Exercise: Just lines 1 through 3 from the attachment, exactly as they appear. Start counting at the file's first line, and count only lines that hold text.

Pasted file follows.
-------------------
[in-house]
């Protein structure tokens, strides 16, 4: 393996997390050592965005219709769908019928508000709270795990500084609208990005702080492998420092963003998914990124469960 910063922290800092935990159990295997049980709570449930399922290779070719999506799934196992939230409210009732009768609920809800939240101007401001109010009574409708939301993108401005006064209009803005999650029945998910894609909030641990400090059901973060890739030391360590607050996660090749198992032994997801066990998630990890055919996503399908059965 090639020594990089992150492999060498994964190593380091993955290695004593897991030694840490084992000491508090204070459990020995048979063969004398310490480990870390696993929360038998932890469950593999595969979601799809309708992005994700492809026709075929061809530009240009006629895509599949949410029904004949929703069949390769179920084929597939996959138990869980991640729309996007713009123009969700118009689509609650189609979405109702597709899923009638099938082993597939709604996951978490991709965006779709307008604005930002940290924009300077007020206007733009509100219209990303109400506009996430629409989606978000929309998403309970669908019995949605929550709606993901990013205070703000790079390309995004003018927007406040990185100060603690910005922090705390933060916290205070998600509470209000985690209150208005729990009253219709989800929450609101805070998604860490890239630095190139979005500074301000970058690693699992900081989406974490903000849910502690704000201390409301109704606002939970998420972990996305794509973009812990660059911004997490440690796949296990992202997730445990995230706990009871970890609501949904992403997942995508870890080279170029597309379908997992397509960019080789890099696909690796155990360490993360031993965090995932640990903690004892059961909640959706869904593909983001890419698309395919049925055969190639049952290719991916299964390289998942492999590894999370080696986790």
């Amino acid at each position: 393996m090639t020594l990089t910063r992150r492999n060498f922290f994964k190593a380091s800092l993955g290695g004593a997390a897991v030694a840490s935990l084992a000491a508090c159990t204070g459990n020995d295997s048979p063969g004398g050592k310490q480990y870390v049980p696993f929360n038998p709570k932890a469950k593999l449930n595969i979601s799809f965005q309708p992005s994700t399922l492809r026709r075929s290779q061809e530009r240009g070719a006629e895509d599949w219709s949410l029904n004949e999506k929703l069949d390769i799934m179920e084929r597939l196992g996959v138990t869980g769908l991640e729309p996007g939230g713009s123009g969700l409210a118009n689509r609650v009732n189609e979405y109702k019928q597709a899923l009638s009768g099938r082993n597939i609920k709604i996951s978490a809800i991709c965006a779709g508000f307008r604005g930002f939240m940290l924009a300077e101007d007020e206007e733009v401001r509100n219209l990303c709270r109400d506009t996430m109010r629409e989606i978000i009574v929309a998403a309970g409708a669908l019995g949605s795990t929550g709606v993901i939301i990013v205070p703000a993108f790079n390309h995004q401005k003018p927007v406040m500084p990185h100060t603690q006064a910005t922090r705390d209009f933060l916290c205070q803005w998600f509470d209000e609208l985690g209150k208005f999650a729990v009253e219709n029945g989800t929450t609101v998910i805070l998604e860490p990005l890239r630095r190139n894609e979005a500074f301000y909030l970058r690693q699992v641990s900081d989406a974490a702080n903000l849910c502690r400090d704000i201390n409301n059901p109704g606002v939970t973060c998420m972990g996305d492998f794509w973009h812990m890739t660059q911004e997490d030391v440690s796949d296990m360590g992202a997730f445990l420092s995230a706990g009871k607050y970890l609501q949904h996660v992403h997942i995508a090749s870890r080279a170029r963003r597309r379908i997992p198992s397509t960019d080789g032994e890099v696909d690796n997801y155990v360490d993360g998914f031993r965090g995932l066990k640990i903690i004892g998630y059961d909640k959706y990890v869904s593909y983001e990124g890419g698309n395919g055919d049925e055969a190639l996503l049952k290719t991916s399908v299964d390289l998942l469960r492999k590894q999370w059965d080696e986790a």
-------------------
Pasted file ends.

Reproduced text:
[in-house]
């Protein structure tokens, strides 16, 4: 393996997390050592965005219709769908019928508000709270795990500084609208990005702080492998420092963003998914990124469960 910063922290800092935990159990295997049980709570449930399922290779070719999506799934196992939230409210009732009768609920809800939240101007401001109010009574409708939301993108401005006064209009803005999650029945998910894609909030641990400090059901973060890739030391360590607050996660090749198992032994997801066990998630990890055919996503399908059965 090639020594990089992150492999060498994964190593380091993955290695004593897991030694840490084992000491508090204070459990020995048979063969004398310490480990870390696993929360038998932890469950593999595969979601799809309708992005994700492809026709075929061809530009240009006629895509599949949410029904004949929703069949390769179920084929597939996959138990869980991640729309996007713009123009969700118009689509609650189609979405109702597709899923009638099938082993597939709604996951978490991709965006779709307008604005930002940290924009300077007020206007733009509100219209990303109400506009996430629409989606978000929309998403309970669908019995949605929550709606993901990013205070703000790079390309995004003018927007406040990185100060603690910005922090705390933060916290205070998600509470209000985690209150208005729990009253219709989800929450609101805070998604860490890239630095190139979005500074301000970058690693699992900081989406974490903000849910502690704000201390409301109704606002939970998420972990996305794509973009812990660059911004997490440690796949296990992202997730445990995230706990009871970890609501949904992403997942995508870890080279170029597309379908997992397509960019080789890099696909690796155990360490993360031993965090995932640990903690004892059961909640959706869904593909983001890419698309395919049925055969190639049952290719991916299964390289998942492999590894999370080696986790």
């Amino acid at each position: 393996m090639t020594l990089t910063r992150r492999n060498f922290f994964k190593a380091s800092l993955g290695g004593a997390a897991v030694a840490s935990l084992a000491a508090c159990t204070g459990n020995d295997s048979p063969g004398g050592k310490q480990y870390v049980p696993f929360n038998p709570k932890a469950k593999l449930n595969i979601s799809f965005q309708p992005s994700t399922l492809r026709r075929s290779q061809e530009r240009g070719a006629e895509d599949w219709s949410l029904n004949e999506k929703l069949d390769i799934m179920e084929r597939l196992g996959v138990t869980g769908l991640e729309p996007g939230g713009s123009g969700l409210a118009n689509r609650v009732n189609e979405y109702k019928q597709a899923l009638s009768g099938r082993n597939i609920k709604i996951s978490a809800i991709c965006a779709g508000f307008r604005g930002f939240m940290l924009a300077e101007d007020e206007e733009v401001r509100n219209l990303c709270r109400d506009t996430m109010r629409e989606i978000i009574v929309a998403a309970g409708a669908l019995g949605s795990t929550g709606v993901i939301i990013v205070p703000a993108f790079n390309h995004q401005k003018p927007v406040m500084p990185h100060t603690q006064a910005t922090r705390d209009f933060l916290c205070q803005w998600f509470d209000e609208l985690g209150k208005f999650a729990v009253e219709n029945g989800t929450t609101v998910i805070l998604e860490p990005l890239r630095r190139n894609e979005a500074f301000y909030l970058r690693q699992v641990s900081d989406a974490a702080n903000l849910c502690r400090d704000i201390n409301n059901p109704g606002v939970t973060c998420m972990g996305d492998f794509w973009h812990m890739t660059q911004e997490d030391v440690s796949d296990m360590g992202a997730f445990l420092s995230a706990g009871k607050y970890l609501q949904h996660v992403h997942i995508a090749s870890r080279a170029r963003r597309r379908i997992p198992s397509t960019d080789g032994e890099v696909d690796n997801y155990v360490d993360g998914f031993r965090g995932l066990k640990i903690i004892g998630y059961d909640k959706y990890v869904s593909y983001e990124g890419g698309n395919g055919d049925e055969a190639l996503l049952k290719t991916s399908v299964d390289l998942l469960r492999k590894q999370w059965d080696e986790a």